A former shoeshine boy, he went on to a prodigious movie career and a prodigious life, starring in more than 100 feature films and siring 13 children. On Saturday, Anthony Quinn passed away from respiratory failure, robbing Hollywood of a true legend. Quinn was 86.
The tempestuous screen image of two-time Academy Award winner and Renaissance man Anthony Quinn matched his much-publicized, unquenchable thirst for life.
Quinn's exotic background enabled him to play a potpourri of ethnicity, ranging from an Eskimo in Savage Innocents (1960) to a Russian pope in Shoes of the Fisherman (1968), to his most famous role, Zorba the Greek (1964).
Quinn also played a plethora of historical roles like Crazy Horse in They Died with Their Boots On (1942), Attila the Hun in Attila (1955), Paul Gauguin in Lust for Life (1956) and Kubla Khan in Marco the Magnificent (1966).
The death of his Irish-Mexican father, who had ridden with Pancho Villa before settling in Los Angeles to work as a cameraman and prop man, forced the younger Quinn to help support his grandmother, mother and sister. In addition to working such positions as shoeshine boy, cement mixer and foreman in a mattress factory, Quinn also played saxophone in evangelist Aimee Semple McPherson's orchestra.
During junior high school Quinn won a chance to study and work with celebrated architect Frank Lloyd Wright, whose insistence that Quinn attend acting school to improve his speech ultimately led to his career in film.
Though Quinn acted on stage with Mae West in Clean Beds and spoke his first lines on film in Parole (both 1936), he made a lasting impression by standing up to Cecil B DeMille, who cast him as a Cheyenne Indian in 1937's The Plainsman.
As cast and crew looked on, Quinn responded to the most recent of a series of abusive outbursts from the director by telling DeMille how he should shoot the scene and where DeMille could put his $75 a day salary. After staring at the young actor for some time, DeMille announced, "The boy's right. We'll change the set-up," and later said admiringly, "It was one of the most auspicious beginnings for an actor I've ever seen."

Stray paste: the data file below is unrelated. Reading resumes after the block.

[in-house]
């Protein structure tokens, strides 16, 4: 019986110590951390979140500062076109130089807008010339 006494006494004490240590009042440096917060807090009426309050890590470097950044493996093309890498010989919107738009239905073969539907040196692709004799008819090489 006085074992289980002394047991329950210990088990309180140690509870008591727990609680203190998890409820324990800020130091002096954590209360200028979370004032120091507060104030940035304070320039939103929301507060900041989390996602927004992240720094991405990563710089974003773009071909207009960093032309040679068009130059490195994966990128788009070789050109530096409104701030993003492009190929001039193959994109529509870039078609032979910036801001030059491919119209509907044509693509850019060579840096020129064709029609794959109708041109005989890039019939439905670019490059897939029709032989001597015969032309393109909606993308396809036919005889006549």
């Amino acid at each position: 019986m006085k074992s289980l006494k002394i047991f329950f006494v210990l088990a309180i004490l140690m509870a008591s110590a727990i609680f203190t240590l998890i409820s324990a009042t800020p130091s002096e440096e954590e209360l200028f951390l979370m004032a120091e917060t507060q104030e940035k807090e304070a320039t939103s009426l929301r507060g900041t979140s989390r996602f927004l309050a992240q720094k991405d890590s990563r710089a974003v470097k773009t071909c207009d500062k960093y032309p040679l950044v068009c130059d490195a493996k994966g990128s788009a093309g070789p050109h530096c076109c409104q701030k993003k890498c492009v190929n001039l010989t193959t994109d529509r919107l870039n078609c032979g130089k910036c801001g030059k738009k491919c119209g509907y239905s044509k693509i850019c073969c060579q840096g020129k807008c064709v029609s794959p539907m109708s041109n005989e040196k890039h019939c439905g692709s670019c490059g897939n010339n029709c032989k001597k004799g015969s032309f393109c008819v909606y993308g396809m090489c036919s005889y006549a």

Quinn would act in two more movies, The Buccaneer (1938) and Union Pacific (1939), for the directing legend. He would also woo and marry his adopted daughter Katherine and helm the 1958 remake of The Buccaneer, executive produced by DeMille and the director's last project before he died.
By then, Quinn had shaken free of the son-in-law tag to become a star in his own right, exhibiting tremendous staying power over the course of a career spanning seven decades, mixing inspired performances with good cured ham.
Quinn played his fair share of Indians amidst assorted heavies, even ending up with Bob Hope, Bing Crosby and Dorothy Lamour in two of the "Road" movies: Road to Singapore (1940) and Road to Morocco (1944). But despite many good notices for supporting roles in pictures like Blood and Sand (1941), The Ox-Bow Incident (1943) and Back to Bataan (1945), it would take a return to the stage to raise his stock higher.
He made his Broadway debut in The Gentleman from Athens (1947) before director Elia Kazan tapped him as Stanley Kowalski for a U.S. tour of A Streetcar Named Desire. Kazan then cast him as Marlon Brando's brother in Viva Zapata (1952), for which he earned the first of two Oscars as Best Supporting Actor.
Quinn played an aging bullfighter opposite Maureen O'Hara in Budd Boetticher's The Magnificent Matador (1955) and then won his second Best Supporting Actor Academy Award for his portrayal of larger-than-life artist Paul Gauguin in Lust for Life (1956), the title an apt description of his own zestfulness.
Finally, after 20 years in the business, he had become a full-fledged box office star, and the next year would see him garner a Best Actor Oscar nomination for his turn opposite Anna Magnani in 1957's Wild Is the Wind. Quinn followed in the prestigious footsteps of Lon Chaney and Charles Laughton as Quasimodo in The Hunchback of Notre Dame; the actor was also outstanding as the opportunistic Bedouin Auda Abu Tayi in David Lean's Lawrence of Arabia (1962).
Although Quinn had portrayed with distinction Greek patriot Colonel Andrea Stavros in 1961's The Guns of Navarone, that character paled before what would become his signature role. The very embodiment of the actor's passion for living, Zorba the Greek (1964) was a wise and aging peasant, totally committed to life, no matter the outcome. From his slapstick pursuit of aging French courtesan (Oscar-winner Lila Kedrova) to the pathos of cradling her as she died in his arms, Quinn pulled out all the emotional stops on his way to another Best Actor Oscar nomination.
Nearly 20 years later, Quinn reprised Zorba!, this time in a 1983 revival of the Broadway musical which reunited him with both Kedrovaand the film's writer-director Michael Cacoyannis. Quinn earned a Tony nomination for his efforts before touring the U.S. from 1983-86, forever stamping the part as his in the minds of the theater-going public.
Wife Kathy Benvin, who is the mother of his two youngest children, survives Quinn, along with eight sons and four daughters.